A pioneering expert in the study of hip-hop explains why the music mattersand why the battles surrounding it are so very fierce.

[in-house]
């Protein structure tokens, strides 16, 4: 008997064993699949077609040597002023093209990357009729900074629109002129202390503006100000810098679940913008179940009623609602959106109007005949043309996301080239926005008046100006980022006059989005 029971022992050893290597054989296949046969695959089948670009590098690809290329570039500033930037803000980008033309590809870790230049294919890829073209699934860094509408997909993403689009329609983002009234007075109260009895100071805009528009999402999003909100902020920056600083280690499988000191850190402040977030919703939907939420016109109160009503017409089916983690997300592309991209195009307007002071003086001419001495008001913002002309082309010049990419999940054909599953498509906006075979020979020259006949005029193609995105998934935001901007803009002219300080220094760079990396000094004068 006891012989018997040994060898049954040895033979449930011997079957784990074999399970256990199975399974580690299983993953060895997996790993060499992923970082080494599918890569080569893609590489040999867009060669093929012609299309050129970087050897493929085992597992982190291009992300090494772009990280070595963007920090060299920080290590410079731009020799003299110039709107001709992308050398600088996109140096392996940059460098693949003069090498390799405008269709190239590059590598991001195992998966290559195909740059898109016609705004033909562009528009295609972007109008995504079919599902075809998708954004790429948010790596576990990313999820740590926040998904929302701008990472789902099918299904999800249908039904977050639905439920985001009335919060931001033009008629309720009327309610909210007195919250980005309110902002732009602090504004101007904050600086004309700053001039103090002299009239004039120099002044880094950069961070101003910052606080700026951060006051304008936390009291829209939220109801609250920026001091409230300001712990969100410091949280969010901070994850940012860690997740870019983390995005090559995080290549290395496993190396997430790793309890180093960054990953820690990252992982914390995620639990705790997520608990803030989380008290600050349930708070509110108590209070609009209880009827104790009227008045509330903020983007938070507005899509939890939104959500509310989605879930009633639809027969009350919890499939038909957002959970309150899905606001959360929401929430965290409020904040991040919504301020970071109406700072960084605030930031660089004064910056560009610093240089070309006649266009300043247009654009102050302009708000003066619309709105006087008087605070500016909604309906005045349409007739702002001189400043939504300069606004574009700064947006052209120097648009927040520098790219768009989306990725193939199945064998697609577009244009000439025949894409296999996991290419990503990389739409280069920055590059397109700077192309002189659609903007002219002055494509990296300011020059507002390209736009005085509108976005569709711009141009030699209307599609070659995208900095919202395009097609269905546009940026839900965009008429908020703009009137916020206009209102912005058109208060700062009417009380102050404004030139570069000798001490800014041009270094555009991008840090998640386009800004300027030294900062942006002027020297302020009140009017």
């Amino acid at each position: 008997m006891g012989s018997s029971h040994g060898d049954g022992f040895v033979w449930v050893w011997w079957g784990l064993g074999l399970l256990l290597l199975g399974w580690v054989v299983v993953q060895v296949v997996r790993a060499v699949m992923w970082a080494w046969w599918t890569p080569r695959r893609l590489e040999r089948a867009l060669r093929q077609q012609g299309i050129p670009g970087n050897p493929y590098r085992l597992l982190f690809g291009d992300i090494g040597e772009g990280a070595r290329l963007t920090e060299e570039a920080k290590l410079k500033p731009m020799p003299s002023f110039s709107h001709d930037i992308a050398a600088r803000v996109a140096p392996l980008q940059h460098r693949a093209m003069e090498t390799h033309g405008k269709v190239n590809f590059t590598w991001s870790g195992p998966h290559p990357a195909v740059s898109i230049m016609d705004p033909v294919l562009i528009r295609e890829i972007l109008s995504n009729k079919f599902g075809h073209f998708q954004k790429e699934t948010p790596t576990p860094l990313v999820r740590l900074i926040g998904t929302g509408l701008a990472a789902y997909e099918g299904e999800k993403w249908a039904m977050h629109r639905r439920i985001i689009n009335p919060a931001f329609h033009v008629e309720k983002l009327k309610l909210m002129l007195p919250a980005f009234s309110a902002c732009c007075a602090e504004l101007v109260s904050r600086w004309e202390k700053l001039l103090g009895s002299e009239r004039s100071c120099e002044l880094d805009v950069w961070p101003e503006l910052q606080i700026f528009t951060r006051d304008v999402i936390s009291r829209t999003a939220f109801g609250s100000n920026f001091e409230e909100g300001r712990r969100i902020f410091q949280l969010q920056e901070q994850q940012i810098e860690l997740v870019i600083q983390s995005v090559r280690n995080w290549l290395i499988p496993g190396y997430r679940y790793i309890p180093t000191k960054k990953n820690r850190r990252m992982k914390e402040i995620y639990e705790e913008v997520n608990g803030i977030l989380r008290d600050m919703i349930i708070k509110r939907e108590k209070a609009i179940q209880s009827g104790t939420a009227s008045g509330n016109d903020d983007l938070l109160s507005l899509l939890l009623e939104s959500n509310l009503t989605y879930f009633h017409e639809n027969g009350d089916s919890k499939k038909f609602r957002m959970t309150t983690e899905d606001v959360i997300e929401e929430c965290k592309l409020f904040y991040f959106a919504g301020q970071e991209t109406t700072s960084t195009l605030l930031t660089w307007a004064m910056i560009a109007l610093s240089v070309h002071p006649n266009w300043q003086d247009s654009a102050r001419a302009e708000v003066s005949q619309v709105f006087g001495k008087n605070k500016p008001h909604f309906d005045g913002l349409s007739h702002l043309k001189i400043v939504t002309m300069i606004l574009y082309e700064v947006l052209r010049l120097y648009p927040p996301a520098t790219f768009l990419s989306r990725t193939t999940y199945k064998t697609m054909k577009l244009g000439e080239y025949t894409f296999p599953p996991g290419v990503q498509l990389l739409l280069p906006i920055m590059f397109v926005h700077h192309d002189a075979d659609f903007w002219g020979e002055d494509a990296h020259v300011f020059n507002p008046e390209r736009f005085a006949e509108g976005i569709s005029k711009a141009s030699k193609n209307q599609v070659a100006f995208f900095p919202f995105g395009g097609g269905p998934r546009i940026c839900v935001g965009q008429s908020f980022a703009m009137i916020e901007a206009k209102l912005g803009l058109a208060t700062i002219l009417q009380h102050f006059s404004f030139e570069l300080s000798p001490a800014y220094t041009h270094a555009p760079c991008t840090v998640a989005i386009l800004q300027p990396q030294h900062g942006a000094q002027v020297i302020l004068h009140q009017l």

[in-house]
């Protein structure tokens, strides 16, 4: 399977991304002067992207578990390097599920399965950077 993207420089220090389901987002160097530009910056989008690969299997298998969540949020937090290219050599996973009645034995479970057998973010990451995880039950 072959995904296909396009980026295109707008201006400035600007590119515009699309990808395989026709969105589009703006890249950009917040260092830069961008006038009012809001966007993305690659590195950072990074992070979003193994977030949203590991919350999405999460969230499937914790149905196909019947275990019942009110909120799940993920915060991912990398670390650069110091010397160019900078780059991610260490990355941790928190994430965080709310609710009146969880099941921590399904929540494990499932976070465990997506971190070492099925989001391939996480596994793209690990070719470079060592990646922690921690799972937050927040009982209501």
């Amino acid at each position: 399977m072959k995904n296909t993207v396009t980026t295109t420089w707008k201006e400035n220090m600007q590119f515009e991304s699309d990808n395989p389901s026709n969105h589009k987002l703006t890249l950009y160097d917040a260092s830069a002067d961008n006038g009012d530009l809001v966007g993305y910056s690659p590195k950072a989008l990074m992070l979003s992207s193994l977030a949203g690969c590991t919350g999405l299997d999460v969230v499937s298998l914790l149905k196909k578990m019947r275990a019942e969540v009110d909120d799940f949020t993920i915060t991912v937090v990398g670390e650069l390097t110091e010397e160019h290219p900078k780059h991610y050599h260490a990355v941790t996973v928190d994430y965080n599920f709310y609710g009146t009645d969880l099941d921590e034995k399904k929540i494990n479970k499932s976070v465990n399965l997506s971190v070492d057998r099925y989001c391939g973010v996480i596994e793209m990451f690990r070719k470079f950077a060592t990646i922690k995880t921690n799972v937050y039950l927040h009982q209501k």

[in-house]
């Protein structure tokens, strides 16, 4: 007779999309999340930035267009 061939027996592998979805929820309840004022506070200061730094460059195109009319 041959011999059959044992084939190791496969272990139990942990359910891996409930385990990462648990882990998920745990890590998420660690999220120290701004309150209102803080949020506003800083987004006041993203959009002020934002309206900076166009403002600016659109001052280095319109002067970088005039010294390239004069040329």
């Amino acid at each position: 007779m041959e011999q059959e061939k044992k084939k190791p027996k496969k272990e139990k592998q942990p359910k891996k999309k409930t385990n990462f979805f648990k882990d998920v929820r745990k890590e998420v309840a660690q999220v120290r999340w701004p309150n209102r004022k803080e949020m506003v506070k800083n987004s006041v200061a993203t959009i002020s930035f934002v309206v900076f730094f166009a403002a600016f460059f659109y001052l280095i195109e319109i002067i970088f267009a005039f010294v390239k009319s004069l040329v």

Renowned cultural critic Rose (Africana studies, Brown Univ.; Black Noise: Rap Music and Black Culture in Contemporary America) ventures again into the world of hip-hop and produces another work that should challenge common feelings about the subject. In the first section of the book, "Hip Hop's Critics," she disputes several long-standing arguments made by the detractors of the genre. Rose then changes tack completely in the second section, "Hip Hop's Defenders," arguing against several of the platitudes often voiced by those standing up for it. This balance adds to the credibility of the book, but it's Rose's convincing arguments and challenges of assumptions that make this an important title. She attempts to bring both sides together in the final section, but it's easy to imagine her cries falling on deaf ears. In fact, the biggest problem with the book is that its challenging stance and lecturing tone aren't likely to attract the number of readers on both sides of the argument who would most benefit from Rose's analyses. This title definitely deserves readers; recommended for all music and culture collections.